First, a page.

Ricardo frequently likes to comment on what others think without asking them.

          Which is a bit rude.

    4. Ricardo – quick question, although I know you don’t usually reply once you have left your original troll. How do you envisage funding ‘bringing the roads up to scratch’ and also how would you ensure that it is not regressive? I would have thought our current funding system of fuel taxes is quite regressive as the less well off people have to travel further to work thus pay more fuel tax.

  5. Attention will be focussed on the road pricing aspect, but was good to see this:

    There appears to be significant potential to increase road network productivity in Auckland, particularly the arterial network. This requires:
    •a stronger focus on network-level strategic planning of arterial roads to provide an effective basis for prioritisation, and addressing the trade-offs between competing activities on the network
    •taking advantage of new ITS technologies to assist with network optimisation
    •a stronger commitment to addressing incompatible activities, such as removal of parking on arterial roads

  6. One sure fire way to increase the price of everything including the costs of PT. Transport operators already have a FAF (fuel adjustment factor) built into their rates that goes up and down with the price of fuel, there will end up being a toll adjustment too and it is you the end user that pays. Public transport crews are paid a travel allowance to get to and from work that will end up increased to cover the tolls cost and that ends up being paid by every rate payer via AT.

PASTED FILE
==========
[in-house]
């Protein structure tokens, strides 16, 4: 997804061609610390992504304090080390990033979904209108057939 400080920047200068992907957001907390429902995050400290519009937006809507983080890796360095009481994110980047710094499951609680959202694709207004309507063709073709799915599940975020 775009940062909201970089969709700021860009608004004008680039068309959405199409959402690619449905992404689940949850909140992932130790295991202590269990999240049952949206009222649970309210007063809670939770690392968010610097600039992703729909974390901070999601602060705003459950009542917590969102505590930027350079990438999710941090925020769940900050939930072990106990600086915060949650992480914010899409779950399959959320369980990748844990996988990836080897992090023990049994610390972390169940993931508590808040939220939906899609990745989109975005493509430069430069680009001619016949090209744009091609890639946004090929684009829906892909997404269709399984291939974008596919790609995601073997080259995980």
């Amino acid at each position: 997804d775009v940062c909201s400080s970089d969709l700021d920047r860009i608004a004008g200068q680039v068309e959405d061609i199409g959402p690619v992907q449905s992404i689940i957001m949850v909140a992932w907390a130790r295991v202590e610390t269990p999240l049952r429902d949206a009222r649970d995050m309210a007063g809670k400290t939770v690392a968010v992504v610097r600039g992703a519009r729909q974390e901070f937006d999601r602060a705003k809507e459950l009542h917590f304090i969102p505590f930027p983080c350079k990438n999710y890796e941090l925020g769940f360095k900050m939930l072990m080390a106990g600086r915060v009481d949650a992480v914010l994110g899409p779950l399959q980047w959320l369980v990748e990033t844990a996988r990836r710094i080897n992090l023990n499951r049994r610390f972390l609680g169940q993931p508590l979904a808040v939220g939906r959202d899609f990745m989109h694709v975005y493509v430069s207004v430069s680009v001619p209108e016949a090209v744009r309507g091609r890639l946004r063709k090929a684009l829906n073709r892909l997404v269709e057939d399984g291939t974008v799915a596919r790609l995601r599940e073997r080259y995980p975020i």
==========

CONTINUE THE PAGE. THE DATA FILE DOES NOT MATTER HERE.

1. Why would public transport vehicles be charged for road pricing? There hasn’t been any suggestion that would be the case, and it would be counter productive to the demand management goal of the scheme.

      As for PT crews, well first of all I wish I was paid a travel allowance to get to and from work, but second of all, if their travel to work ends up adding to peak congestion then they should pay the peak de congestion charge. However I expect that very few PT crews are driving to work at peak times, given that they are driving *for* work at peak times.

      1. In an ideal world there is no reason why PT wouldn’t be charged equivalently for road use. Once the congestion externality is internalised, arguments for cross subsidisation of PT evaporate.

        1. In an ideal world we’d all be svelte from years of riding around the city in protected cycle lanes 🙂

        2. Mean while in the real world there will be human crews for a long time yet.
          Anything you buy will still be delivered to the shop you buy it from by road so you will be paying tolls indirectly on everything you buy.

        3. Assuming there is a $20 toll on the trip, and the trip takes 20 minutes less because of tolling it will make goods cheaper.